Make exercise a part of your daily routine.

Exercise is always an important part of mental health—but not being able to hit the gym or your favorite workout class can throw you off course. To mitigate this, carve out time in your new routine to get your blood pumping—and, if possible, make it the same time each day. "I recommend scheduling a time each day designated for some sort of exercise," says New York City-based fitness trainer Miriam Fried. "Having a set time carved out each day for some form of movement will make it easier to stay consistent."

You can find free workout routines on YouTube; many local fitness studios are offering digital classes, too. "If you're someone who normally takes classes, consider seeking out your favorite studio or instructor on social media; most fitness professionals and spaces are offering some form of virtual workouts," says Fried. "They're also losing business right now, so it's a great way to support them."

Related: How to Create a Fun and Functional Home Office

Get outside.

Social distancing is a must right now, but that doesn't mean you have to stay inside 24/7. Do your brain and mood a favor and get outside every day, even if it's just for a quick walk. "Go for a run or walk outside while maintaining the recommended distance from others," says Skolnick. "Getting fresh air and sunlight can also be helpful for mood and stress levels."

Make productive use of your time—and not just at work.

In the current climate, it can be easy to spend your days working at home from your laptop—and then your evenings and weekends with your Netflix queue. But being productive doesn't need to be relegated to work hours. If you want to give yourself a mood boost, try making good use of your time outside of work—and use all this time at home to learn something new, engage in your favorite hobbies, or tackle a project. "Now is the time to do that puzzle you've been putting off, read a book, draw, play an instrument, play a game, or organize your closet," advises Skolnick.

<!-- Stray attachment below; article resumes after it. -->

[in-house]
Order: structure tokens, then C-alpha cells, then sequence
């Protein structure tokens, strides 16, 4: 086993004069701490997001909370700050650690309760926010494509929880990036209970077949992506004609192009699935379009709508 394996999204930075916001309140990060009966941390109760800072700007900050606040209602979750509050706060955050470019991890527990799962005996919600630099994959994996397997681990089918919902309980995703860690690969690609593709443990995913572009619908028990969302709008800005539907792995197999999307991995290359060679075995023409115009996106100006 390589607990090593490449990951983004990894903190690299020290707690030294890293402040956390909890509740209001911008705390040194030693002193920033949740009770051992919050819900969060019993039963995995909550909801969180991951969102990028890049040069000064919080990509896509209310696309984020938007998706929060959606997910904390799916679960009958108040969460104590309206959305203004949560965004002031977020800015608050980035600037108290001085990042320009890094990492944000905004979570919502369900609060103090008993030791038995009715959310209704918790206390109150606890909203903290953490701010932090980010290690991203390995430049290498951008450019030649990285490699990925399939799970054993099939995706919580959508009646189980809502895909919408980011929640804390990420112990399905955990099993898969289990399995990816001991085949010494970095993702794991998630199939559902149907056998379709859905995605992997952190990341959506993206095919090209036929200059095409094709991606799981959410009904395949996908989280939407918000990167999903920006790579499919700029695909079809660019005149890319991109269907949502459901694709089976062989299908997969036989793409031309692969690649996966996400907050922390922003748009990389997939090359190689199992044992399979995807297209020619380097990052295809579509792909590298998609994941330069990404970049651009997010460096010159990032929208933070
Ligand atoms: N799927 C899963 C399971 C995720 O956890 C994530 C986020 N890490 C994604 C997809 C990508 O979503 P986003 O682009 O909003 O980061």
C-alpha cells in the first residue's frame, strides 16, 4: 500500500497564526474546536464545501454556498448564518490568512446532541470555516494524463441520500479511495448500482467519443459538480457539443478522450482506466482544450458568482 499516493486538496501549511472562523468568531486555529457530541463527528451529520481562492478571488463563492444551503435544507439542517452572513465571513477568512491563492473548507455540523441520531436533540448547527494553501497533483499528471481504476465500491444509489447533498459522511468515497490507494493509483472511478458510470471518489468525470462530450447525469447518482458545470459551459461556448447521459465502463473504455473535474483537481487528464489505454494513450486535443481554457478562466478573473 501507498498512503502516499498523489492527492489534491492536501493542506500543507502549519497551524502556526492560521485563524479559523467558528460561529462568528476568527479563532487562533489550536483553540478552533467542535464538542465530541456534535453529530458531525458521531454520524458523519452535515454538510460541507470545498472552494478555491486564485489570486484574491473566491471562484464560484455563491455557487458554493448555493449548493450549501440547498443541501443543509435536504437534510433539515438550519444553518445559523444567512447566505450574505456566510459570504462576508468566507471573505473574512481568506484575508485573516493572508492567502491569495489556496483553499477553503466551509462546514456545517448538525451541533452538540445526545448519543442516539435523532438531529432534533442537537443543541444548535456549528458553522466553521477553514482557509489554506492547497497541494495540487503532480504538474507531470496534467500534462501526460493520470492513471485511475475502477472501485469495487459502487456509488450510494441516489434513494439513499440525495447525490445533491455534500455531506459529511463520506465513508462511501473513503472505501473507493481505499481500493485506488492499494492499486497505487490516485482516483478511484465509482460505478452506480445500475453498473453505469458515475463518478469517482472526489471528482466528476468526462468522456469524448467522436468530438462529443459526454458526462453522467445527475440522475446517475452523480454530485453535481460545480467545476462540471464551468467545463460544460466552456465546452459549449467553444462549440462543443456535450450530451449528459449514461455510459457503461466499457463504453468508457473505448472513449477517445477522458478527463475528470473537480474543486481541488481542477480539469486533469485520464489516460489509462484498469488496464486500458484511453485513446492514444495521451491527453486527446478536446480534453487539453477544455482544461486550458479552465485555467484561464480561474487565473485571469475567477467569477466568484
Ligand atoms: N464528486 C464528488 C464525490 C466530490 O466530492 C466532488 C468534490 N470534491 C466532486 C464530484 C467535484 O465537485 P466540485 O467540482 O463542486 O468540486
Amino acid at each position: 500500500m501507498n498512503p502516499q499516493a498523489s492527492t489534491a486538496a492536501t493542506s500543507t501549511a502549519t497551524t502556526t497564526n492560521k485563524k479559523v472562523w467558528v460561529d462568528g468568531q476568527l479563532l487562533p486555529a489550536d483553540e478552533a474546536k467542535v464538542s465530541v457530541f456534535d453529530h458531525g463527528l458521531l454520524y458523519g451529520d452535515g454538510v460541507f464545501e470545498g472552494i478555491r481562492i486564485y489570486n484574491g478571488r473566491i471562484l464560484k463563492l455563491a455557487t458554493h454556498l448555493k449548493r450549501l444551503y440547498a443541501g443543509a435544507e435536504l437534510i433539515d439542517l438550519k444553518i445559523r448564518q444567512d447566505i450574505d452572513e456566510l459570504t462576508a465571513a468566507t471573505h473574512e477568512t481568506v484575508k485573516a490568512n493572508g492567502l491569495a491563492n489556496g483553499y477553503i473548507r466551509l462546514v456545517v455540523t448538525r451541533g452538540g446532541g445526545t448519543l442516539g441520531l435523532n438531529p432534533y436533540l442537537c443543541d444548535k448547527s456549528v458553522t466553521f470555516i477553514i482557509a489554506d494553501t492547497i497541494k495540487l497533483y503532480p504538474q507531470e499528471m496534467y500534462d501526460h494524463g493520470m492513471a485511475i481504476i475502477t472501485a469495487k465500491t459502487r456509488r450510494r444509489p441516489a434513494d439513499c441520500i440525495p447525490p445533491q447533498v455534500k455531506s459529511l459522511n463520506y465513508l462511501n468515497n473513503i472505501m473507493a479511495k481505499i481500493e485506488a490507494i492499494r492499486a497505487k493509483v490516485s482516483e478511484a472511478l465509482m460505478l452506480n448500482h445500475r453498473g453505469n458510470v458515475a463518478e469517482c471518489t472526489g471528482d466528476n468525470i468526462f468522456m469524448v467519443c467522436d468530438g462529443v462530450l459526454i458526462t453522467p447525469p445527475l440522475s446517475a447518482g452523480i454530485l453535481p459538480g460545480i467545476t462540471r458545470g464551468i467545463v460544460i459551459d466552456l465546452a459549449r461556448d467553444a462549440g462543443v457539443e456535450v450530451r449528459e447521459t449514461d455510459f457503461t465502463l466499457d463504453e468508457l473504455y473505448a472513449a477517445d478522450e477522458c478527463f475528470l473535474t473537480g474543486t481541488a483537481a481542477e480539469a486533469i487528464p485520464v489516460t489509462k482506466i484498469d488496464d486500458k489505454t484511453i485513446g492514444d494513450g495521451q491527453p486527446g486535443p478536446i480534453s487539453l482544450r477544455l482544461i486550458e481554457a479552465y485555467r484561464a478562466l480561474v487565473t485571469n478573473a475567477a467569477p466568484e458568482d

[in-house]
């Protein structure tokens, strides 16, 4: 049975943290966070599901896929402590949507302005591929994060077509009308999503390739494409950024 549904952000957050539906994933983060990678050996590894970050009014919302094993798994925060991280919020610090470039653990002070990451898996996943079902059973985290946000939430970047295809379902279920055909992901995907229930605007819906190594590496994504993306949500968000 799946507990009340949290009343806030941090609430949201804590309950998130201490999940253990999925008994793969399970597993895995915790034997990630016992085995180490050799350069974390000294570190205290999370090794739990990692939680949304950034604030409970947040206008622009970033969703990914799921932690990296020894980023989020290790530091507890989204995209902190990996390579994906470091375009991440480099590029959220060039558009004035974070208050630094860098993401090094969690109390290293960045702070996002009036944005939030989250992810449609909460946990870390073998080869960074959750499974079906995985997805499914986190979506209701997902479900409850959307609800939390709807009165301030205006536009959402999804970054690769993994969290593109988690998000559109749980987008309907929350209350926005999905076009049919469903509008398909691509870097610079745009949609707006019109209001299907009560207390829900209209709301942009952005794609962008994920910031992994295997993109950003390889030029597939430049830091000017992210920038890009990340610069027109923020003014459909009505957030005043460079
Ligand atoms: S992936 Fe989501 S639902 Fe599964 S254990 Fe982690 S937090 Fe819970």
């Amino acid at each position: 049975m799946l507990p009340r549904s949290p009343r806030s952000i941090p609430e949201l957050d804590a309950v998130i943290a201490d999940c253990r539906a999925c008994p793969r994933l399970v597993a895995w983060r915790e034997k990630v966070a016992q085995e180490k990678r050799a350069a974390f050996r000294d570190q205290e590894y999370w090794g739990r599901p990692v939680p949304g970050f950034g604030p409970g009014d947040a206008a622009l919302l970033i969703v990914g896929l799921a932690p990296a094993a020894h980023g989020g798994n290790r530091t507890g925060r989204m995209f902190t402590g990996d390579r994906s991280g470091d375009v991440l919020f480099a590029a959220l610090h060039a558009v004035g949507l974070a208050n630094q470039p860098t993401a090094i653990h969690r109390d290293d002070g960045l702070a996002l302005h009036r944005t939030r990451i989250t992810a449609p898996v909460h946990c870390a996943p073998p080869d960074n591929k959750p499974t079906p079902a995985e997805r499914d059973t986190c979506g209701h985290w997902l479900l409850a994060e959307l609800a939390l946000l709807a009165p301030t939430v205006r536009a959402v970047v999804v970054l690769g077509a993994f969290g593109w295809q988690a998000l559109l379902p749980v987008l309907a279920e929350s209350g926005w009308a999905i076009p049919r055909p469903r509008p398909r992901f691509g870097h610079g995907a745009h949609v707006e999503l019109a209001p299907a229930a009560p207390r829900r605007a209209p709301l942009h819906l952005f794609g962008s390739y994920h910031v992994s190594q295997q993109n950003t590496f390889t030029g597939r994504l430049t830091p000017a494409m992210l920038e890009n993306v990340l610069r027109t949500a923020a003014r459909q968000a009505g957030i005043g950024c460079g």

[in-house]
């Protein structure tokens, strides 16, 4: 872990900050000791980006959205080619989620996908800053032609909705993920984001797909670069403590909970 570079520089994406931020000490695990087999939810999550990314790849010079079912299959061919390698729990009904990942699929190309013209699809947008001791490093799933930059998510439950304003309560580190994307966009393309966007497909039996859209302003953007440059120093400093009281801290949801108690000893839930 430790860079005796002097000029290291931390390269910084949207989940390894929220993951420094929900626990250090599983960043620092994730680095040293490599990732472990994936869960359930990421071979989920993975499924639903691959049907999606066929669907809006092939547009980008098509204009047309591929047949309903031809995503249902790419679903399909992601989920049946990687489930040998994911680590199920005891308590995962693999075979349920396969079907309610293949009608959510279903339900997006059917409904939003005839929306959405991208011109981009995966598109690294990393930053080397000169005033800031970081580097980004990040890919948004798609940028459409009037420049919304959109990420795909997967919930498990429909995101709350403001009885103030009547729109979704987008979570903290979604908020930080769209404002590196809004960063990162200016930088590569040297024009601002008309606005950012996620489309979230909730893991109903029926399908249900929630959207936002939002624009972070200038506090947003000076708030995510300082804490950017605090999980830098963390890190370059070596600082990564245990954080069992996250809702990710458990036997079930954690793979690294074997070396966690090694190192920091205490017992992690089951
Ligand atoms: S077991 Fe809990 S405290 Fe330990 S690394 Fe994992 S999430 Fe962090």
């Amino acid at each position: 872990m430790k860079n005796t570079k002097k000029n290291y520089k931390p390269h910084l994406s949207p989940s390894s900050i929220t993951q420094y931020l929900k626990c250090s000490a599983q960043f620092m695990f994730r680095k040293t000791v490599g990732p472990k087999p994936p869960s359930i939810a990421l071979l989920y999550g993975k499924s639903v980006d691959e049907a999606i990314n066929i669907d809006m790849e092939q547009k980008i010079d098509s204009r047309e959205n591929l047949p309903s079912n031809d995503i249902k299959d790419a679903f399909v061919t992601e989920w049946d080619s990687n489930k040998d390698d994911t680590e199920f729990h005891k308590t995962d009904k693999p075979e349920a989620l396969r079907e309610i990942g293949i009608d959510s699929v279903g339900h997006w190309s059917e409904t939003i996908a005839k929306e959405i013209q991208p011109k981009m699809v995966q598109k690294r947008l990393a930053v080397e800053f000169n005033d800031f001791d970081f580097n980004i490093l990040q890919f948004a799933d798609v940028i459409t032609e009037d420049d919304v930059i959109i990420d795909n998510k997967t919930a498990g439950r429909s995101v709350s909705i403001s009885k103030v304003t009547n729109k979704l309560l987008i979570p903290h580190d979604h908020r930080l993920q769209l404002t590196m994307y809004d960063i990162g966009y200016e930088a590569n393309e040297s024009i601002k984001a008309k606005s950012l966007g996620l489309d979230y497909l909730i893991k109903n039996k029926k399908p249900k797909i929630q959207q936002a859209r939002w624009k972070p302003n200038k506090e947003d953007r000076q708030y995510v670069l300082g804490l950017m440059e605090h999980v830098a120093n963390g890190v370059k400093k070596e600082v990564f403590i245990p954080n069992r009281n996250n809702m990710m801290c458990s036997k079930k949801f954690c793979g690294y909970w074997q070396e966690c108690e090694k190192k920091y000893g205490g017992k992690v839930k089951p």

Limit your news consumption.

When you're working from home and don't have the distraction of an office and co-workers, it can be tempting to check the news every five minutes. But staying constantly engaged with the news isn't good for your mental wellness. "We are constantly bombarded by information on the pandemic, which can be stressful, anxiety-provoking, and unnerving," says Skolnick. "It is important to know the facts and updates, but there is a point where it can become all encompassing and no longer helpful."

It's important to stay informed, but it's just as important to take regular breaks from the news cycle. Try setting designated times to check the news each day (for example, once in the morning and once before you wrap up work)—and then give your brain a rest and try not to think about it, read about it, watch it, or talk about it outside of those designated times.